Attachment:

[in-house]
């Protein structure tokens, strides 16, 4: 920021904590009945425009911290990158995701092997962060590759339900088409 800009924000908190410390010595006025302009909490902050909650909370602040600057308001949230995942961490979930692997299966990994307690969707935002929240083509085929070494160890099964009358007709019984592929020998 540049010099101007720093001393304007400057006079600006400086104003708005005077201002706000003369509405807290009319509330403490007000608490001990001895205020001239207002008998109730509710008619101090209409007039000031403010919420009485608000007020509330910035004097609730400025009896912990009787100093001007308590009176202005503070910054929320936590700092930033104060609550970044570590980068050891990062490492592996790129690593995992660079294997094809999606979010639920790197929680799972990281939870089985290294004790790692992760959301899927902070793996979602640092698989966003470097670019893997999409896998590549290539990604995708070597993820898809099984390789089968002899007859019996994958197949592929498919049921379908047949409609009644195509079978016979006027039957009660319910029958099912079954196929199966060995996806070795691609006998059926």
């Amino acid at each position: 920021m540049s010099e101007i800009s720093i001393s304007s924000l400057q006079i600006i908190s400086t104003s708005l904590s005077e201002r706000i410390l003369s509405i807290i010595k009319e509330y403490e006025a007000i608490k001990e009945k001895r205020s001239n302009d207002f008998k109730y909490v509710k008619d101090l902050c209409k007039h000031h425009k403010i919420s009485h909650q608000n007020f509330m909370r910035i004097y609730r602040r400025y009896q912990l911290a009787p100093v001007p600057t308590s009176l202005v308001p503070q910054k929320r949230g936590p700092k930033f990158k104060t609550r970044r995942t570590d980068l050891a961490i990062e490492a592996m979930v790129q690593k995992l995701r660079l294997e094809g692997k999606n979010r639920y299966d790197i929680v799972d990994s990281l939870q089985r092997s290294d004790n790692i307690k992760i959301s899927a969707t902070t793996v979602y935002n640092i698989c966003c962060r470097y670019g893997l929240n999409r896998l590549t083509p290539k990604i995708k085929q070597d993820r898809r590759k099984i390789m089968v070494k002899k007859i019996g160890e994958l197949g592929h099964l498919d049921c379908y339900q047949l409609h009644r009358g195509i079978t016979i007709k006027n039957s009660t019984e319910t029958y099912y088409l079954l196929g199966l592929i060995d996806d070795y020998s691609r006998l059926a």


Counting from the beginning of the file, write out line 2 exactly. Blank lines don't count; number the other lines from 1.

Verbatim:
């Protein structure tokens, strides 16, 4: 920021904590009945425009911290990158995701092997962060590759339900088409 800009924000908190410390010595006025302009909490902050909650909370602040600057308001949230995942961490979930692997299966990994307690969707935002929240083509085929070494160890099964009358007709019984592929020998 540049010099101007720093001393304007400057006079600006400086104003708005005077201002706000003369509405807290009319509330403490007000608490001990001895205020001239207002008998109730509710008619101090209409007039000031403010919420009485608000007020509330910035004097609730400025009896912990009787100093001007308590009176202005503070910054929320936590700092930033104060609550970044570590980068050891990062490492592996790129690593995992660079294997094809999606979010639920790197929680799972990281939870089985290294004790790692992760959301899927902070793996979602640092698989966003470097670019893997999409896998590549290539990604995708070597993820898809099984390789089968002899007859019996994958197949592929498919049921379908047949409609009644195509079978016979006027039957009660319910029958099912079954196929199966060995996806070795691609006998059926």